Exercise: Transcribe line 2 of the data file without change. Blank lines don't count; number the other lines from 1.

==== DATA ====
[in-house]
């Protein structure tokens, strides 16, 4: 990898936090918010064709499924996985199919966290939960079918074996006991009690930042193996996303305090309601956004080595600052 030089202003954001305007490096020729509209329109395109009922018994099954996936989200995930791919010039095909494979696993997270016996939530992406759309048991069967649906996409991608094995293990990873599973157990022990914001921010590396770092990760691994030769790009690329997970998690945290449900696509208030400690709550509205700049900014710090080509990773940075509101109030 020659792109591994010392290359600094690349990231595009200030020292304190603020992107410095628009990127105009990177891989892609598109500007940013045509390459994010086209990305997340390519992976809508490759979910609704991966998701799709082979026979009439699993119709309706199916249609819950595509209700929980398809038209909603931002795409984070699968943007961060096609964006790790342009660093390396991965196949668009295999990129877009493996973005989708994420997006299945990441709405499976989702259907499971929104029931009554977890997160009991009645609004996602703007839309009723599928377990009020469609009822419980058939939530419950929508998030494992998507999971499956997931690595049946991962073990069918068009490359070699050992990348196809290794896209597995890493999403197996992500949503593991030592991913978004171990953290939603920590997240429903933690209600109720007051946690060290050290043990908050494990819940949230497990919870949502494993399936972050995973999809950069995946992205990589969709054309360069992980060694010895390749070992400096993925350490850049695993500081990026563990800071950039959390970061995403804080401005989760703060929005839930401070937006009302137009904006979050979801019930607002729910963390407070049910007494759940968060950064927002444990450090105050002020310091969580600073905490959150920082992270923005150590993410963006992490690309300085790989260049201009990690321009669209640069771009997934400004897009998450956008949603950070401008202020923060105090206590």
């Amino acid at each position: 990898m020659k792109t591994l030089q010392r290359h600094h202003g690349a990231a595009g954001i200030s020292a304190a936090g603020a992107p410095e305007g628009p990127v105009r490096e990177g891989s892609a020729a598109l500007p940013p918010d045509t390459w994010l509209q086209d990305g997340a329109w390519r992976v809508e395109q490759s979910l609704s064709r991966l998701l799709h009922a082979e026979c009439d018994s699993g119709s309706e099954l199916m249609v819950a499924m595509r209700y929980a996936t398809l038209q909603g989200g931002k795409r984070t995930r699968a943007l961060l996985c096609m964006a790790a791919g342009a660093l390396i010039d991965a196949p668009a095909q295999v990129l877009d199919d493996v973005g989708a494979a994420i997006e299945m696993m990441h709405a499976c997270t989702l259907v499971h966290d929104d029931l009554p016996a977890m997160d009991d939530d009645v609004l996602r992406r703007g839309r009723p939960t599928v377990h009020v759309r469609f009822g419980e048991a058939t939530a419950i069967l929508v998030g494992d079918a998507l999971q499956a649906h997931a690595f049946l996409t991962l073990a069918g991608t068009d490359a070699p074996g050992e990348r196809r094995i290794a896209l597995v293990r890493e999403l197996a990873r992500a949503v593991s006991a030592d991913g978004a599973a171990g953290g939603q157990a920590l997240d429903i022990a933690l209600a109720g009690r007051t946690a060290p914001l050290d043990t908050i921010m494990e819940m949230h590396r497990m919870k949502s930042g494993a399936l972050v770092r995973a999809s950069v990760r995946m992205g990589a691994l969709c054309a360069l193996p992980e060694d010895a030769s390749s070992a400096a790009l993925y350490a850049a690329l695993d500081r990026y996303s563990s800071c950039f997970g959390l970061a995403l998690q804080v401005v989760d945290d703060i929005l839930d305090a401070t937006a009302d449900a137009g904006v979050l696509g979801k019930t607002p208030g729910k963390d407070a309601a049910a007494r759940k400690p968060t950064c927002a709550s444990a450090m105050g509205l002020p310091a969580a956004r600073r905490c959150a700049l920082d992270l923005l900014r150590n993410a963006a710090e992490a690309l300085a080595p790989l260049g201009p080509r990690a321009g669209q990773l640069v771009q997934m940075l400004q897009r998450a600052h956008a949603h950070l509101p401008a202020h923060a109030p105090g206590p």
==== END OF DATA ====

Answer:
């Protein structure tokens, strides 16, 4: 990898936090918010064709499924996985199919966290939960079918074996006991009690930042193996996303305090309601956004080595600052 030089202003954001305007490096020729509209329109395109009922018994099954996936989200995930791919010039095909494979696993997270016996939530992406759309048991069967649906996409991608094995293990990873599973157990022990914001921010590396770092990760691994030769790009690329997970998690945290449900696509208030400690709550509205700049900014710090080509990773940075509101109030 020659792109591994010392290359600094690349990231595009200030020292304190603020992107410095628009990127105009990177891989892609598109500007940013045509390459994010086209990305997340390519992976809508490759979910609704991966998701799709082979026979009439699993119709309706199916249609819950595509209700929980398809038209909603931002795409984070699968943007961060096609964006790790342009660093390396991965196949668009295999990129877009493996973005989708994420997006299945990441709405499976989702259907499971929104029931009554977890997160009991009645609004996602703007839309009723599928377990009020469609009822419980058939939530419950929508998030494992998507999971499956997931690595049946991962073990069918068009490359070699050992990348196809290794896209597995890493999403197996992500949503593991030592991913978004171990953290939603920590997240429903933690209600109720007051946690060290050290043990908050494990819940949230497990919870949502494993399936972050995973999809950069995946992205990589969709054309360069992980060694010895390749070992400096993925350490850049695993500081990026563990800071950039959390970061995403804080401005989760703060929005839930401070937006009302137009904006979050979801019930607002729910963390407070049910007494759940968060950064927002444990450090105050002020310091969580600073905490959150920082992270923005150590993410963006992490690309300085790989260049201009990690321009669209640069771009997934400004897009998450956008949603950070401008202020923060105090206590």